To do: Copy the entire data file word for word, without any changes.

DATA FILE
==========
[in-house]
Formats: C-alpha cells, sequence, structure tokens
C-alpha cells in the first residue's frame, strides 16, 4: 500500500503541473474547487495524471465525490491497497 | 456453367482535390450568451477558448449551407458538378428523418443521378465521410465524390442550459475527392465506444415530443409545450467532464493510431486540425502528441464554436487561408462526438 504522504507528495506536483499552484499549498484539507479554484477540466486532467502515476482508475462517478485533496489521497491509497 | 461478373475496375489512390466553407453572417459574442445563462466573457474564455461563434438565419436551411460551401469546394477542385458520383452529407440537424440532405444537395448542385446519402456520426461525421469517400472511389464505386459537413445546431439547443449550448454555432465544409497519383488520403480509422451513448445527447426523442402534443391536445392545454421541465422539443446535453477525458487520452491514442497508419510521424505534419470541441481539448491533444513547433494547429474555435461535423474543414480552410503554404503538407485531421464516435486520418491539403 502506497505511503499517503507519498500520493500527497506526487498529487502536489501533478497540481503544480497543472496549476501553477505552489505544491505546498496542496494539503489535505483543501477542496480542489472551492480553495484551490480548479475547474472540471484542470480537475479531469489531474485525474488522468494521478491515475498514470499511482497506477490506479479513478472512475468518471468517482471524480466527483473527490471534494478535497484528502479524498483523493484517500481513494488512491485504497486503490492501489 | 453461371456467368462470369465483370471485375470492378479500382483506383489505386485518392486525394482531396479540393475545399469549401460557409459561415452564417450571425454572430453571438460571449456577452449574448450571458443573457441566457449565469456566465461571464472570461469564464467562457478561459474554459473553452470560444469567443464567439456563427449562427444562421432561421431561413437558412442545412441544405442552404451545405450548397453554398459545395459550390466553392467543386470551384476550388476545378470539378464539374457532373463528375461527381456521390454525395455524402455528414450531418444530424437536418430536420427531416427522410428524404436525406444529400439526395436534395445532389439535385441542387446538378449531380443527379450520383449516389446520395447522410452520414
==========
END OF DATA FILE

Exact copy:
[in-house]
Formats: C-alpha cells, sequence, structure tokens
C-alpha cells in the first residue's frame, strides 16, 4: 500500500503541473474547487495524471465525490491497497 | 456453367482535390450568451477558448449551407458538378428523418443521378465521410465524390442550459475527392465506444415530443409545450467532464493510431486540425502528441464554436487561408462526438 504522504507528495506536483499552484499549498484539507479554484477540466486532467502515476482508475462517478485533496489521497491509497 | 461478373475496375489512390466553407453572417459574442445563462466573457474564455461563434438565419436551411460551401469546394477542385458520383452529407440537424440532405444537395448542385446519402456520426461525421469517400472511389464505386459537413445546431439547443449550448454555432465544409497519383488520403480509422451513448445527447426523442402534443391536445392545454421541465422539443446535453477525458487520452491514442497508419510521424505534419470541441481539448491533444513547433494547429474555435461535423474543414480552410503554404503538407485531421464516435486520418491539403 502506497505511503499517503507519498500520493500527497506526487498529487502536489501533478497540481503544480497543472496549476501553477505552489505544491505546498496542496494539503489535505483543501477542496480542489472551492480553495484551490480548479475547474472540471484542470480537475479531469489531474485525474488522468494521478491515475498514470499511482497506477490506479479513478472512475468518471468517482471524480466527483473527490471534494478535497484528502479524498483523493484517500481513494488512491485504497486503490492501489 | 453461371456467368462470369465483370471485375470492378479500382483506383489505386485518392486525394482531396479540393475545399469549401460557409459561415452564417450571425454572430453571438460571449456577452449574448450571458443573457441566457449565469456566465461571464472570461469564464467562457478561459474554459473553452470560444469567443464567439456563427449562427444562421432561421431561413437558412442545412441544405442552404451545405450548397453554398459545395459550390466553392467543386470551384476550388476545378470539378464539374457532373463528375461527381456521390454525395455524402455528414450531418444530424437536418430536420427531416427522410428524404436525406444529400439526395436534395445532389439535385441542387446538378449531380443527379450520383449516389446520395447522410452520414